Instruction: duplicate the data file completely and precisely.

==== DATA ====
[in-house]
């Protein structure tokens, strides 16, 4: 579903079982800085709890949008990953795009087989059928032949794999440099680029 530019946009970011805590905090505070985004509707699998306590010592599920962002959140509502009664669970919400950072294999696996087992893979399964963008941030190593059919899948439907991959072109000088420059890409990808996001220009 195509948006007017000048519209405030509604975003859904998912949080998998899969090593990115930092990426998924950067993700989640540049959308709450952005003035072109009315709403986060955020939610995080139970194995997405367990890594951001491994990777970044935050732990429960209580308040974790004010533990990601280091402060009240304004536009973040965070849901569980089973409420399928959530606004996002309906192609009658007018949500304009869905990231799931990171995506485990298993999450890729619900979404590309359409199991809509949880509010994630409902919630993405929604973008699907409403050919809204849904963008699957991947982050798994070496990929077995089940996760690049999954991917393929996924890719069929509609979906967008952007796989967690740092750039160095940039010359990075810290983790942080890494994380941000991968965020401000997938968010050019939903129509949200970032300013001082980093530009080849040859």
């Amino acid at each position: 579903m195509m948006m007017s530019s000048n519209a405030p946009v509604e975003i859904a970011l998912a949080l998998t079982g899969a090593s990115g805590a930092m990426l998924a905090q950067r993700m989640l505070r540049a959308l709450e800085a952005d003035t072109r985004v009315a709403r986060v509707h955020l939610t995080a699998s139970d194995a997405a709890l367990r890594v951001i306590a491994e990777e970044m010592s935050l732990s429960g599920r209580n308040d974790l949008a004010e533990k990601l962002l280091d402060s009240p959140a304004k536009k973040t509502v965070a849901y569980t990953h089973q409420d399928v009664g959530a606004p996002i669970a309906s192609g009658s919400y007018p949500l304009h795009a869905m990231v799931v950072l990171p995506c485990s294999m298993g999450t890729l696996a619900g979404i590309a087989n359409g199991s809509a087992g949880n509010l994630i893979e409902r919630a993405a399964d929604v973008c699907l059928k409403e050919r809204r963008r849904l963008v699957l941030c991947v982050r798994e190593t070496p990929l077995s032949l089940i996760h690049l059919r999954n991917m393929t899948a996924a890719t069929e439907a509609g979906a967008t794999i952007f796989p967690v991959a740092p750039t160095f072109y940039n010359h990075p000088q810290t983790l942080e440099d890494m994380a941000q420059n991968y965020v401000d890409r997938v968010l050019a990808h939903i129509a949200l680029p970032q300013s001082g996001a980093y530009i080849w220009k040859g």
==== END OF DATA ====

[in-house]
């Protein structure tokens, strides 16, 4: 579903079982800085709890949008990953795009087989059928032949794999440099680029 530019946009970011805590905090505070985004509707699998306590010592599920962002959140509502009664669970919400950072294999696996087992893979399964963008941030190593059919899948439907991959072109000088420059890409990808996001220009 195509948006007017000048519209405030509604975003859904998912949080998998899969090593990115930092990426998924950067993700989640540049959308709450952005003035072109009315709403986060955020939610995080139970194995997405367990890594951001491994990777970044935050732990429960209580308040974790004010533990990601280091402060009240304004536009973040965070849901569980089973409420399928959530606004996002309906192609009658007018949500304009869905990231799931990171995506485990298993999450890729619900979404590309359409199991809509949880509010994630409902919630993405929604973008699907409403050919809204849904963008699957991947982050798994070496990929077995089940996760690049999954991917393929996924890719069929509609979906967008952007796989967690740092750039160095940039010359990075810290983790942080890494994380941000991968965020401000997938968010050019939903129509949200970032300013001082980093530009080849040859």
């Amino acid at each position: 579903m195509m948006m007017s530019s000048n519209a405030p946009v509604e975003i859904a970011l998912a949080l998998t079982g899969a090593s990115g805590a930092m990426l998924a905090q950067r993700m989640l505070r540049a959308l709450e800085a952005d003035t072109r985004v009315a709403r986060v509707h955020l939610t995080a699998s139970d194995a997405a709890l367990r890594v951001i306590a491994e990777e970044m010592s935050l732990s429960g599920r209580n308040d974790l949008a004010e533990k990601l962002l280091d402060s009240p959140a304004k536009k973040t509502v965070a849901y569980t990953h089973q409420d399928v009664g959530a606004p996002i669970a309906s192609g009658s919400y007018p949500l304009h795009a869905m990231v799931v950072l990171p995506c485990s294999m298993g999450t890729l696996a619900g979404i590309a087989n359409g199991s809509a087992g949880n509010l994630i893979e409902r919630a993405a399964d929604v973008c699907l059928k409403e050919r809204r963008r849904l963008v699957l941030c991947v982050r798994e190593t070496p990929l077995s032949l089940i996760h690049l059919r999954n991917m393929t899948a996924a890719t069929e439907a509609g979906a967008t794999i952007f796989p967690v991959a740092p750039t160095f072109y940039n010359h990075p000088q810290t983790l942080e440099d890494m994380a941000q420059n991968y965020v401000d890409r997938v968010l050019a990808h939903i129509a949200l680029p970032q300013s001082g996001a980093y530009i080849w220009k040859g």